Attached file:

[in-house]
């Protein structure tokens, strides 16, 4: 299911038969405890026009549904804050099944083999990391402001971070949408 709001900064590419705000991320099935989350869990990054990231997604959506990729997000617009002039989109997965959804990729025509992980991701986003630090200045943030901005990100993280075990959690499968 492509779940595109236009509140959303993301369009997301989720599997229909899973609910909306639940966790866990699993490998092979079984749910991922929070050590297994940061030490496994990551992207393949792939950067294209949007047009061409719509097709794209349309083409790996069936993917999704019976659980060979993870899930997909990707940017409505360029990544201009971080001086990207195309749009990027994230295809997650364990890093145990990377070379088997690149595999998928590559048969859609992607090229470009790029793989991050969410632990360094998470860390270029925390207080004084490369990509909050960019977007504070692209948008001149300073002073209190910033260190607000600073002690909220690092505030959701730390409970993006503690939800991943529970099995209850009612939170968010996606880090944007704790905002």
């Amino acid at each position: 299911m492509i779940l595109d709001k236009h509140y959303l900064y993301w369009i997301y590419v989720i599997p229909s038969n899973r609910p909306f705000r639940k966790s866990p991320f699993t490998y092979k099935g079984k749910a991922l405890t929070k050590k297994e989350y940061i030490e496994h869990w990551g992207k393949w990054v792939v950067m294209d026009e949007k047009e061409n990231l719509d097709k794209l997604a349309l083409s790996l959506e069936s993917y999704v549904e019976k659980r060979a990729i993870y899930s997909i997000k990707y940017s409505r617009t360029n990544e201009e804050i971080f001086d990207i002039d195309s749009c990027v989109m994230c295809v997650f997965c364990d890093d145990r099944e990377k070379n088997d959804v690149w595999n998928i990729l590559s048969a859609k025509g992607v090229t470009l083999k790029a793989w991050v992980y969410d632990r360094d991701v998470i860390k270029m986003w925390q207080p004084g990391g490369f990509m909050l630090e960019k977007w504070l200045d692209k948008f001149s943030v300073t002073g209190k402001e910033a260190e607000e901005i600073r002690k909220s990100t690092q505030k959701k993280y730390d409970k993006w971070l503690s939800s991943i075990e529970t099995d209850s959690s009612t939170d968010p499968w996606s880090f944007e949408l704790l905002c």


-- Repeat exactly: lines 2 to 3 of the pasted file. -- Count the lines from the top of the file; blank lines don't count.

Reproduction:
């Protein structure tokens, strides 16, 4: 299911038969405890026009549904804050099944083999990391402001971070949408 709001900064590419705000991320099935989350869990990054990231997604959506990729997000617009002039989109997965959804990729025509992980991701986003630090200045943030901005990100993280075990959690499968 492509779940595109236009509140959303993301369009997301989720599997229909899973609910909306639940966790866990699993490998092979079984749910991922929070050590297994940061030490496994990551992207393949792939950067294209949007047009061409719509097709794209349309083409790996069936993917999704019976659980060979993870899930997909990707940017409505360029990544201009971080001086990207195309749009990027994230295809997650364990890093145990990377070379088997690149595999998928590559048969859609992607090229470009790029793989991050969410632990360094998470860390270029925390207080004084490369990509909050960019977007504070692209948008001149300073002073209190910033260190607000600073002690909220690092505030959701730390409970993006503690939800991943529970099995209850009612939170968010996606880090944007704790905002």
């Amino acid at each position: 299911m492509i779940l595109d709001k236009h509140y959303l900064y993301w369009i997301y590419v989720i599997p229909s038969n899973r609910p909306f705000r639940k966790s866990p991320f699993t490998y092979k099935g079984k749910a991922l405890t929070k050590k297994e989350y940061i030490e496994h869990w990551g992207k393949w990054v792939v950067m294209d026009e949007k047009e061409n990231l719509d097709k794209l997604a349309l083409s790996l959506e069936s993917y999704v549904e019976k659980r060979a990729i993870y899930s997909i997000k990707y940017s409505r617009t360029n990544e201009e804050i971080f001086d990207i002039d195309s749009c990027v989109m994230c295809v997650f997965c364990d890093d145990r099944e990377k070379n088997d959804v690149w595999n998928i990729l590559s048969a859609k025509g992607v090229t470009l083999k790029a793989w991050v992980y969410d632990r360094d991701v998470i860390k270029m986003w925390q207080p004084g990391g490369f990509m909050l630090e960019k977007w504070l200045d692209k948008f001149s943030v300073t002073g209190k402001e910033a260190e607000e901005i600073r002690k909220s990100t690092q505030k959701k993280y730390d409970k993006w971070l503690s939800s991943i075990e529970t099995d209850s959690s009612t939170d968010p499968w996606s880090f944007e949408l704790l905002c």